A longtime Los Angeles civil rights attorney is trying a new strategy to push federal immigration authorities to change the way they conduct workplace raids.
Peter Schey filed 114 federal claims for damages late Thursday on behalf of U.S. citizens and permanent residents who were temporarily detained during a recent raid at Micro Solutions Enterprises in Van Nuys.
On Feb. 7, armed Immigration and Customs Enforcement agents went into the company, blocked the exits and prevented all the employees from leaving while they carried out federal arrest warrants for eight people and a search warrant as part of an ongoing criminal investigation. Those eight were arrested on criminal charges and 130 others were arrested on immigration violations.
Schey said immigration authorities treated U.S. citizens and green card holders like suspected criminals without any reason to believe they had broken the law.
“That group detention is completely unconstitutional,” said Schey, head of the Center for Human Rights and Constitutional Law in Los Angeles. “They have no individual probable cause, yet they come in like the Gestapo.”
Immigration authorities said the warrants were signed by a U.S. magistrate judge, and the search warrant was issued based on the “likelihood that evidence of criminal violations would be found at the location.”
“The search was properly conducted in accordance with the warrant, federal rules of criminal procedure and ICE policies,” ICE spokeswoman Virginia Kice said in a written statement.
Carl Shusterman, a private immigration attorney, said he had not seen the claims but that ICE’s changing its practices seemed like “sort of a long shot.”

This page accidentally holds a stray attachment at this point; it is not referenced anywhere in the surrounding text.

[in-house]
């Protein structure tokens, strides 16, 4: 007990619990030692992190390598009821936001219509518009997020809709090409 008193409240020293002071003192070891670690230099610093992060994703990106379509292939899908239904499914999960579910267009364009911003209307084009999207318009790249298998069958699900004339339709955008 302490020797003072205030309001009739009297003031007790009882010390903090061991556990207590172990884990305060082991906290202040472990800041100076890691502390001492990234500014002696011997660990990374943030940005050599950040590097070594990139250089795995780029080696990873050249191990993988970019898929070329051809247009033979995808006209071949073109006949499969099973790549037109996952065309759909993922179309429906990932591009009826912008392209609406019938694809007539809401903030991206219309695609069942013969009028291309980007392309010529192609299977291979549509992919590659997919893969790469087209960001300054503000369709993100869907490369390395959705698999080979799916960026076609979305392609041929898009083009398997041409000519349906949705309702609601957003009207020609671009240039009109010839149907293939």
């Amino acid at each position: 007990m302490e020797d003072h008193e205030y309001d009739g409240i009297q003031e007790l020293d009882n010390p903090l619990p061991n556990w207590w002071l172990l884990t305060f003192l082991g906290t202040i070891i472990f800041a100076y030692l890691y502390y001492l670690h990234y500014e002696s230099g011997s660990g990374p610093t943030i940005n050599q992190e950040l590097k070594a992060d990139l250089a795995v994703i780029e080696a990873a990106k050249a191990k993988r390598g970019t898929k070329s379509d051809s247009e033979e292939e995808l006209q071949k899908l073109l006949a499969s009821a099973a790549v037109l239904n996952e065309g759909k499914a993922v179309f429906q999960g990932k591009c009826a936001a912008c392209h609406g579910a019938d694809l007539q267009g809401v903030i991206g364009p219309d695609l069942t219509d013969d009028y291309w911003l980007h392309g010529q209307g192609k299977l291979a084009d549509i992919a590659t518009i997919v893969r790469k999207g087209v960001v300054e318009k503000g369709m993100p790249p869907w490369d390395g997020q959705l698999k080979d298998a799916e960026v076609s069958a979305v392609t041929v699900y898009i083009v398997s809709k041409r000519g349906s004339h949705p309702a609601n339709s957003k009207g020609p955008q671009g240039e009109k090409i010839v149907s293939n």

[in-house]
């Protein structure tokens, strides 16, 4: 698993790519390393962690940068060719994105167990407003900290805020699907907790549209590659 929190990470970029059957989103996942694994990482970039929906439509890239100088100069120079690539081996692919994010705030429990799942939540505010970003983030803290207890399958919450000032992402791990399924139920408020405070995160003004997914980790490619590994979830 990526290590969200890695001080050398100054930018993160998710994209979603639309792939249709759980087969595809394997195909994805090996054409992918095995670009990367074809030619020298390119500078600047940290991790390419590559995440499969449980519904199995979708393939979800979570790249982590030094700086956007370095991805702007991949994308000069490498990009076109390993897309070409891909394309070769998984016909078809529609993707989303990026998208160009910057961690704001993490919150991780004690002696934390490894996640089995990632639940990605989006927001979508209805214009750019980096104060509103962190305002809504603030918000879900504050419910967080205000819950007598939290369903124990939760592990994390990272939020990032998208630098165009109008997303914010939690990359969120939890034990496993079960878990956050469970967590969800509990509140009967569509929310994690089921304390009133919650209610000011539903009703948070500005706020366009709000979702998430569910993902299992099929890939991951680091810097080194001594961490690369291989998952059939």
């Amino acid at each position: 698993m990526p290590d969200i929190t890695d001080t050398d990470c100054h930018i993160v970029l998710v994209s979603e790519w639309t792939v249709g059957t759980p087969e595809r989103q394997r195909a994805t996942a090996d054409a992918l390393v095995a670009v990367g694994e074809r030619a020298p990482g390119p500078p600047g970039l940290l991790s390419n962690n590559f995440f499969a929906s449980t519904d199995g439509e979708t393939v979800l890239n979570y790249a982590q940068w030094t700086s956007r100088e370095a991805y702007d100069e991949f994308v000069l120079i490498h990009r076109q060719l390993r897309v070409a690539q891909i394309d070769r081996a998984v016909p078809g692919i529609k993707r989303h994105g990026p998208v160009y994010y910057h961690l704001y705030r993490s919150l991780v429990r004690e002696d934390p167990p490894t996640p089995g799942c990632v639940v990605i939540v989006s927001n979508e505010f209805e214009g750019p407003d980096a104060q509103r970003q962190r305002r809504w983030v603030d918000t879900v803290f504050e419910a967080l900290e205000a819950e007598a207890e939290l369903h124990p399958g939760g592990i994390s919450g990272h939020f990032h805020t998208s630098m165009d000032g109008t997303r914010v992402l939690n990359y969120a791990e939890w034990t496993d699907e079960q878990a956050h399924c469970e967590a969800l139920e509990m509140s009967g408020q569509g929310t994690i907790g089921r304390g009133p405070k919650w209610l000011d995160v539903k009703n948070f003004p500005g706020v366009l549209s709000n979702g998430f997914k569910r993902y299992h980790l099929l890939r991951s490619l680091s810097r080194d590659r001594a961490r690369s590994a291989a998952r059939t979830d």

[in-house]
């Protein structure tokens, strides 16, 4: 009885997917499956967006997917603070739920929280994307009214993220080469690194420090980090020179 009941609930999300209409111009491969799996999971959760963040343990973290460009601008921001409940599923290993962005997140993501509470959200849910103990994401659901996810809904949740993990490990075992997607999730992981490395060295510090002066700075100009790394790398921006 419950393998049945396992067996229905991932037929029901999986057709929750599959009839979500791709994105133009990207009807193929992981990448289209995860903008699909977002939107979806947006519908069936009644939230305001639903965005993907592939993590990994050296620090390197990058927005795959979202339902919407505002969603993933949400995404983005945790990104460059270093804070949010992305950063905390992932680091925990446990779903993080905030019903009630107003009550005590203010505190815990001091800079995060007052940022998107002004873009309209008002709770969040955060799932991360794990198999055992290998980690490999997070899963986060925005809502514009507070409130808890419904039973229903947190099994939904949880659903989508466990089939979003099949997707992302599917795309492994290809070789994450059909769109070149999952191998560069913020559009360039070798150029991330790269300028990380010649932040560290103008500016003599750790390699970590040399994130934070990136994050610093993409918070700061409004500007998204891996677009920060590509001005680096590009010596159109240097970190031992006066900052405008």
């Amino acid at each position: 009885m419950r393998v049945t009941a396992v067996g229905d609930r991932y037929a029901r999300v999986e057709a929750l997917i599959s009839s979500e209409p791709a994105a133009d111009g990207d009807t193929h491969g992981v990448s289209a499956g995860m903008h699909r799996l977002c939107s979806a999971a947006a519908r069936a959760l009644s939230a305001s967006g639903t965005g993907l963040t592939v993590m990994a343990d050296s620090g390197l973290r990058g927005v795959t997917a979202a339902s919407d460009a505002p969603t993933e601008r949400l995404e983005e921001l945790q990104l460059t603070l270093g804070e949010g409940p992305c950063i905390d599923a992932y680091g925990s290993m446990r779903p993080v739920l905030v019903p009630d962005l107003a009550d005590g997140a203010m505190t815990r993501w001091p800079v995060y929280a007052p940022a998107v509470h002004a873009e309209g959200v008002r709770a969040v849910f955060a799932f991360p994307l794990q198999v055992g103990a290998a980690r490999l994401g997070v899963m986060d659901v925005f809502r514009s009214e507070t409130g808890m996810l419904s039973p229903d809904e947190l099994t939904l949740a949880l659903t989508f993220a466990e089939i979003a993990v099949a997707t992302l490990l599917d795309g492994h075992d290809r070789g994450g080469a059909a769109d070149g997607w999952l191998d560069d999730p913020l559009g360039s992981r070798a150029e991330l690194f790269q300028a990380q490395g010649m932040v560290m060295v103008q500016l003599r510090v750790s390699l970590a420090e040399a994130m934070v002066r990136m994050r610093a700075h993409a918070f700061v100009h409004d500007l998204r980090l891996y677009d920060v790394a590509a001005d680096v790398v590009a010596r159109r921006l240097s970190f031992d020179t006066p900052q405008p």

“How can they possibly sort out the legal and illegal employees without questioning them?” he said. “How could they conduct these raids at all if they didn’t hold people at least a little while?”
But John Ayala, Southern California chapter chairman of the American Immigration Lawyers Assn., said he believed the claims would force ICE to follow the letter of the law when conducting enforcement actions.
“It’s very important to remind ICE and Department of Homeland Security that the Constitution is at play and people have rights,” Ayala said. “They should go in there looking for those eight workers. They shouldn’t go in there on a fishing expedition.”
The 114 legal workers, including Clare Cox, are each seeking $5,000 in damages.
Cox, a U.S. citizen, said she heard the agents before she saw them. Without identifying themselves, the agents told everyone to line up against the wall, she said. For about 35 to 40 minutes, Cox said, she was prohibited from leaving.
“I felt like we were being arrested,” said Cox, who distributes inventory at the company. “I felt like we had no rights.”
Cox said immigration authorities could have handled the arrests in a more diplomatic and less theatrical way.
“I believe in immigration laws. I believe in everyone being documented,” she said. “I don’t believe in these scare tactics.”
Mike Whitehead, also born in the United States, said he was detained for about 45 minutes and had to answer a few questions and show his identification before being let go. The whole experience was scary and intimidating, he said.
“It was degrading. I was born in this country,” said Whitehead, a sales representative for Micro Solutions. “It could have been handled completely differently. It could have been handled with dignity.”